Many people with diabetes either take or have considered taking so-called "complementary or alternative medicines" (called "CAM's" for short). Is it a good idea to take such treatment? Well, it all depends. Some substances might be good, some might be neutral and some might be very bad indeed. To assist you with making an informed choice (can you tell that I subscribe to Consumer Reports?) I'd suggest you start your investigations by having a look at:

  • Dr. Jeannette Goguen's article (displayed below). She works at the University of Toronto and has kindly allowed me to reproduce her note on this web site.
  • Health Canada's Canadian Adverse Reaction Newsletter. This is a professional publication, but the issue (entitled "Adverse reactions to natural health products") of October, 2002 is excellent reading for both lay and physician audiences and I would heartily recommend having a look at it:

I commonly get asked if it is necessary to take vitamin and/or mineral supplements. My feeling has been that if one eats a well-balanced diet and follows current diabetes nutrition guidelines (such as provided by Health Canada), vitamin supplements generally do little except give you expensive urine. Note that this advice regarding vitamins does not apply to pregnant women (wherein taking a multivitamin and folic acid is recommended) nor does it apply to the elderly, strict vegetarians, or to those many Canadians who, because of insufficient sun exposure or risk of osteoporosis, need vitamin D and/or calcium supplements,
So am I a sceptic when it comes to alternative & complementary therapy? You bet. And am I a sceptic when it comes to the newest prescription medication? You bet. Let's see the evidence, shall we? If a treatment (prescription, alternative, whatever) is new, it must stand both scientific scrutiny and "the test of time." And that's my soap box for the moment.


Alternative medicine is medicine that is not traditionally taught about in medical schools, and is not used by conventional doctors. This is because in most cases the effectiveness of alternative agents is not scientifically proven. Despite this lack of proof, there are many substances used by practitioners of alternative medicine for patients with diabetes. Studies have been done for a few of these substances in current use to determine if they can truly improve blood sugar control. There are encouraging preliminary results for some substances (e.g., chromium, American ginseng and the soluble fiber Konjac-Mannan), however at this point there is no firm evidence that any alternative medicine can lower blood sugar (see reference below).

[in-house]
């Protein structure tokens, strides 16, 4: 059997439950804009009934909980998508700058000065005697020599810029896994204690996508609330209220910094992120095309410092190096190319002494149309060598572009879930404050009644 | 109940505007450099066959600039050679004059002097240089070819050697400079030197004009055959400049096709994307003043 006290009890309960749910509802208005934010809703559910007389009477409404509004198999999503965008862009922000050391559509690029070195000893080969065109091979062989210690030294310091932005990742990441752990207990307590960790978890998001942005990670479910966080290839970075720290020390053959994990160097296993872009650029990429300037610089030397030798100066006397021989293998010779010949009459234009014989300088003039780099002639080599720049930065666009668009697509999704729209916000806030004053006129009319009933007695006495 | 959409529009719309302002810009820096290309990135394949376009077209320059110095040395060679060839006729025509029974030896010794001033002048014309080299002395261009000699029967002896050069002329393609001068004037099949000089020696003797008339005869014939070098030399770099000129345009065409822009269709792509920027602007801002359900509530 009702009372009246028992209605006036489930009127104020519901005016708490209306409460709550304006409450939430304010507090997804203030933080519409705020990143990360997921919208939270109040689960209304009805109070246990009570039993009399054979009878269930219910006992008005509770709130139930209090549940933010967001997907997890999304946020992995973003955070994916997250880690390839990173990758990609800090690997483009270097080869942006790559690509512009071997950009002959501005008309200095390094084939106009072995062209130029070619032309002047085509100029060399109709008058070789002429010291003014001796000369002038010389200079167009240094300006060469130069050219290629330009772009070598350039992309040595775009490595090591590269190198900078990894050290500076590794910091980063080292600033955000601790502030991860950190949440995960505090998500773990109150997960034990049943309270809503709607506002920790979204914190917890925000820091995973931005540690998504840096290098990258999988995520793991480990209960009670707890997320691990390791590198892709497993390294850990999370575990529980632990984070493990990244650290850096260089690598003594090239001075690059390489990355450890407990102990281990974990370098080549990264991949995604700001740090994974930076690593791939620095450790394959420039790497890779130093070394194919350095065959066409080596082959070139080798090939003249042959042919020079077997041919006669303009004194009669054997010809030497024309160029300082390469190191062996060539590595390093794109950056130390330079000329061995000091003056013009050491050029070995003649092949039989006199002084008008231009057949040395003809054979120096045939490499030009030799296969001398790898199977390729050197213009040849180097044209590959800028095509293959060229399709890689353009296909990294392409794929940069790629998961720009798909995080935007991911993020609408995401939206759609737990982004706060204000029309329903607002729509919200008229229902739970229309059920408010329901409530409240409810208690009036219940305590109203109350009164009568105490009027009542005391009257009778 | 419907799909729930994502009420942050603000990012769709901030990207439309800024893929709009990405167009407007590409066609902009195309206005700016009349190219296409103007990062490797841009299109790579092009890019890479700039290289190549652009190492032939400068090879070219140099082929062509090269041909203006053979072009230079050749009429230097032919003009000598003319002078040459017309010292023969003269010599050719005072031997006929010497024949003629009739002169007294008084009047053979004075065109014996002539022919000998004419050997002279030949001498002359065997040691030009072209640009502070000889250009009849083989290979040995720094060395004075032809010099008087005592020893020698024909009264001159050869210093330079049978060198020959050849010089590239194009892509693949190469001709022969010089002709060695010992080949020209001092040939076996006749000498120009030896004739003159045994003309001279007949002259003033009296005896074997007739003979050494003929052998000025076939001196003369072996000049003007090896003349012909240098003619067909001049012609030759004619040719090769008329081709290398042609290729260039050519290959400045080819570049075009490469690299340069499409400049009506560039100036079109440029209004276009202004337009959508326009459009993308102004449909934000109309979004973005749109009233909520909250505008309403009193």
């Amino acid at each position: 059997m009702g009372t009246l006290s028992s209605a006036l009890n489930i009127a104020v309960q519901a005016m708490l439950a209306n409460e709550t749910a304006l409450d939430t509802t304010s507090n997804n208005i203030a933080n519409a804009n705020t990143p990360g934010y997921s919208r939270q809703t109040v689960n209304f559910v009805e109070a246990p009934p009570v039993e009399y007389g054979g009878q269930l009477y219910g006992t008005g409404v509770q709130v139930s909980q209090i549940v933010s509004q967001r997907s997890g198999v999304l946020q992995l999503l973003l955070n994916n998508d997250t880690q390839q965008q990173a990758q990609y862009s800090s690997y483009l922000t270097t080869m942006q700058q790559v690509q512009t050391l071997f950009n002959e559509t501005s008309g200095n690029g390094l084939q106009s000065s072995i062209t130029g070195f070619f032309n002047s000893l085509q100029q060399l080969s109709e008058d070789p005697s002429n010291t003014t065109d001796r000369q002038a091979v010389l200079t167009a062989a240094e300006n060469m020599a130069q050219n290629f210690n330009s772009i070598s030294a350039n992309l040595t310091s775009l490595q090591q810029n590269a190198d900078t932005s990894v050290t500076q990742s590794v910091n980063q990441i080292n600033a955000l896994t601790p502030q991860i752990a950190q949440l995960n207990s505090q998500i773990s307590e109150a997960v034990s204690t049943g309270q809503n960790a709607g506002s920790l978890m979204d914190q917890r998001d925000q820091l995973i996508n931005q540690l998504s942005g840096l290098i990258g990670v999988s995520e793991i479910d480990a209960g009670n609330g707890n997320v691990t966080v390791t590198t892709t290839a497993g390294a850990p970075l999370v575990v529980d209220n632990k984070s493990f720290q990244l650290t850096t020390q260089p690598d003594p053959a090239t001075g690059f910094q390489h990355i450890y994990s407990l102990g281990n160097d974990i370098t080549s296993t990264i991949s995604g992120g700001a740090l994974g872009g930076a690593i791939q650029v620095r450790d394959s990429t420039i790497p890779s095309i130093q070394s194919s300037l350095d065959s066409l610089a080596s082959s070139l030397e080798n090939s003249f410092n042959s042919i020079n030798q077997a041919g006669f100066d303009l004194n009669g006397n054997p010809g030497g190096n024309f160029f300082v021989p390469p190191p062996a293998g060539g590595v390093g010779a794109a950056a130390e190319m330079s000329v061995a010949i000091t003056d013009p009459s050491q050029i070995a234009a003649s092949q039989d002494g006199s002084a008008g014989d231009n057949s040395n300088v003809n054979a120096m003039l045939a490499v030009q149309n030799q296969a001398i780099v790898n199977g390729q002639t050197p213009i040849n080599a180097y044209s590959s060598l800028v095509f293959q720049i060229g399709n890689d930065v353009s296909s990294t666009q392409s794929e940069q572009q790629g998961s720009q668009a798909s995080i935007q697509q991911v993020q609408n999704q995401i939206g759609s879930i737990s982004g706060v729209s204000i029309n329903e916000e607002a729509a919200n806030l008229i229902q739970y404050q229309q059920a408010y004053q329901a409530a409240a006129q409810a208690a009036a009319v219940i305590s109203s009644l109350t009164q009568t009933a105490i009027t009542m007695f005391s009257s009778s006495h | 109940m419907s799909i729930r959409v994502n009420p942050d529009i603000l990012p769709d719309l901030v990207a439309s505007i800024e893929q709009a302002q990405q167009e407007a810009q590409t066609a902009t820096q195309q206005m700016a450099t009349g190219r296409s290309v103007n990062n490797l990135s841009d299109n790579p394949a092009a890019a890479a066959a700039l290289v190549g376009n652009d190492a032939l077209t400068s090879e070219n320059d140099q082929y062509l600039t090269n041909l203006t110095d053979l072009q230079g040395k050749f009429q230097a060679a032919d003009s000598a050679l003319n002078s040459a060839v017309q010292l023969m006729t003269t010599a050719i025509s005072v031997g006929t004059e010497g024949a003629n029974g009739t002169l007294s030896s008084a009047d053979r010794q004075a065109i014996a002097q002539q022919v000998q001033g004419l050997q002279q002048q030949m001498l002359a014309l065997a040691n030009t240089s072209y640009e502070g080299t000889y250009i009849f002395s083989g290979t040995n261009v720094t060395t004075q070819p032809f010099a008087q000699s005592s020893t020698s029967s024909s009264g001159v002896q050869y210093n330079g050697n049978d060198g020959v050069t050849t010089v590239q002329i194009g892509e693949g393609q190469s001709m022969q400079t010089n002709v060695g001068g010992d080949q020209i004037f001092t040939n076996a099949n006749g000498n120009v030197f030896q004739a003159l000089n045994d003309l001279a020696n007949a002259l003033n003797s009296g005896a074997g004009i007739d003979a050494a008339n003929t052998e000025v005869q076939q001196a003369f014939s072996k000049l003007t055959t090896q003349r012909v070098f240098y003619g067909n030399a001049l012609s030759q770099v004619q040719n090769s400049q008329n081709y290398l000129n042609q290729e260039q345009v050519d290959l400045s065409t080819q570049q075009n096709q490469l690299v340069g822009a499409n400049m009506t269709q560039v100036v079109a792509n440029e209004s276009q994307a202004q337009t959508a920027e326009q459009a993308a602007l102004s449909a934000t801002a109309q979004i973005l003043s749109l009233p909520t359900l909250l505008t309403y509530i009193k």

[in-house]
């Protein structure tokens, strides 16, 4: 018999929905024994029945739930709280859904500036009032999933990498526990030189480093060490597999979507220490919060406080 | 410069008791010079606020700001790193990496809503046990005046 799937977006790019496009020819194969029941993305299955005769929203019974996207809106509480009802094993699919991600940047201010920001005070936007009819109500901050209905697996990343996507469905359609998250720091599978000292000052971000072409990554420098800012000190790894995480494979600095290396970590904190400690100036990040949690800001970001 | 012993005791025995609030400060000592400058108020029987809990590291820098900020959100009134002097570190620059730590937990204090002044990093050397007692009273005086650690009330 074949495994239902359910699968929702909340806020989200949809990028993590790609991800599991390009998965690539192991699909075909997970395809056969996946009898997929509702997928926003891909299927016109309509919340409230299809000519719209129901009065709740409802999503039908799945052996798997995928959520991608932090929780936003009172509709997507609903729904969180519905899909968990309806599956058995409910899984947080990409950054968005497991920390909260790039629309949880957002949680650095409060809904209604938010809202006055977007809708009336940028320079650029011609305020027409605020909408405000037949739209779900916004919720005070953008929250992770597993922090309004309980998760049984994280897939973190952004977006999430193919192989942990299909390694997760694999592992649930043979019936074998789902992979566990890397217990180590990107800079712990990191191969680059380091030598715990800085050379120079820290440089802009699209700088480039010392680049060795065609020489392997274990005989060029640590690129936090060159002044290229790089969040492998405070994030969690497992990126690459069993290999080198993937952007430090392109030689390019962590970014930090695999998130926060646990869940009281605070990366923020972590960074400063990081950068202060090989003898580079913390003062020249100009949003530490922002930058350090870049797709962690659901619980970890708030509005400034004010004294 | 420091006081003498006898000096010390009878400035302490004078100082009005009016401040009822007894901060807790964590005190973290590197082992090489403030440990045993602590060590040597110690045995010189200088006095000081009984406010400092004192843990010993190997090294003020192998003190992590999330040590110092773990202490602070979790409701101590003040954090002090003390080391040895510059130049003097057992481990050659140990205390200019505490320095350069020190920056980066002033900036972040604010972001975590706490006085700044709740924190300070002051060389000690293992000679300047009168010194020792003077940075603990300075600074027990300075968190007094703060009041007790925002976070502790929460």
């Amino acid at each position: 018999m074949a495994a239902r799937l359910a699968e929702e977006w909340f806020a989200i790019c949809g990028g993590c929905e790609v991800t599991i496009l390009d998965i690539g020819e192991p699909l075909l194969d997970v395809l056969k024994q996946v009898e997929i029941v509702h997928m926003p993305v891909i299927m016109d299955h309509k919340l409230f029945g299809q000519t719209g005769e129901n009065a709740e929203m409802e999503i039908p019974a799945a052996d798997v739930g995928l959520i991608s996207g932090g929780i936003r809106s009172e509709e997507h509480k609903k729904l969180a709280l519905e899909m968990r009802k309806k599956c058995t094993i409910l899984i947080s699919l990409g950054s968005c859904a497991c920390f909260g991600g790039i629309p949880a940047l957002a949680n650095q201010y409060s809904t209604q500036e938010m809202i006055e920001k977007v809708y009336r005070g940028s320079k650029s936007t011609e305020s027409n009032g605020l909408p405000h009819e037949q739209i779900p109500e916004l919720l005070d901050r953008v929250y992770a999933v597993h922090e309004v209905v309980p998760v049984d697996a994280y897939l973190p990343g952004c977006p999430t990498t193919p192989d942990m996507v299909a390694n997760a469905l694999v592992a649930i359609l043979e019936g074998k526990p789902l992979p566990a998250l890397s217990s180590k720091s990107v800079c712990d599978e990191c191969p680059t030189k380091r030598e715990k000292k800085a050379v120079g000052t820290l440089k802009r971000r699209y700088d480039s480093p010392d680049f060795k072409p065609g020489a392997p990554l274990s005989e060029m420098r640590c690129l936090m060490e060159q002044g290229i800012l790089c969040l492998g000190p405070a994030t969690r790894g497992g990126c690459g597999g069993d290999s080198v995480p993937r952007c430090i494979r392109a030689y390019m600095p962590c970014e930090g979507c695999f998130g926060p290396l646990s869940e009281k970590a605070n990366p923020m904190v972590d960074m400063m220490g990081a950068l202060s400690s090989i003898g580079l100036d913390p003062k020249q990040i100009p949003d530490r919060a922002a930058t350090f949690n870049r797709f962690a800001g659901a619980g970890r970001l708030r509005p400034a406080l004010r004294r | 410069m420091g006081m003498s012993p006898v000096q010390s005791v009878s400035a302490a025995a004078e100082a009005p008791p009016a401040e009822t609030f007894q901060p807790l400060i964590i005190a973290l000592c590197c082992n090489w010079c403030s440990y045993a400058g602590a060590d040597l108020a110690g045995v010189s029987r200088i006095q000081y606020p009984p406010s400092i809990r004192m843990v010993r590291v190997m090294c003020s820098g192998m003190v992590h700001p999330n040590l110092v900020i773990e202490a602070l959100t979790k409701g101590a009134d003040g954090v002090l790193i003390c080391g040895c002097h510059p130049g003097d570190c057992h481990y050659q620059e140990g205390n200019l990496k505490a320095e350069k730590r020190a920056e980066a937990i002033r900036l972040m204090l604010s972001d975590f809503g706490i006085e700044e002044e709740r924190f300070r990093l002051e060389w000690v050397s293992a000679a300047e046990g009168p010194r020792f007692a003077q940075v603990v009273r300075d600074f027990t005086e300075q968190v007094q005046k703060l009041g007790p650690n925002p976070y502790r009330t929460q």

I believe it is premature to start using alternative substances to treat high blood sugar for the following reasons:

  • There is no proof that any alternative agent works for long term blood sugar control.
  • Side effects and toxicities of alternative medicines are still largely unknown.
  • There is the possibility of a bad drug reaction if alternative medications are mixed with conventional medications.
  • The strength and purity of alternative agents can vary greatly from bottle to bottle. Currently, there is no government agency in Canada monitoring them. For example, in one study, up to 30% of traditional Chinese medicine contained heavy (toxic) metals and/or conventional medications that were not on the label.

If you do decide to take alternative medicine, please tell your doctors so that they can try to check if they interact with any of your other medications.

Jeannette Goguen, MD, FRCPC
Staff Endocrinologist
St. Michael's Hospital
Toronto, Ontario

For more details, see alternative medicine: The role of selected minerals, vitamins, fiber, and herbs in treating hyperglycemia Jeannette Goguen and Lawrence Leiter in Evidence-based Diabetes Care. Ed H. Gerstein and RB Haynes, BC Decker Inc Hamilton 2001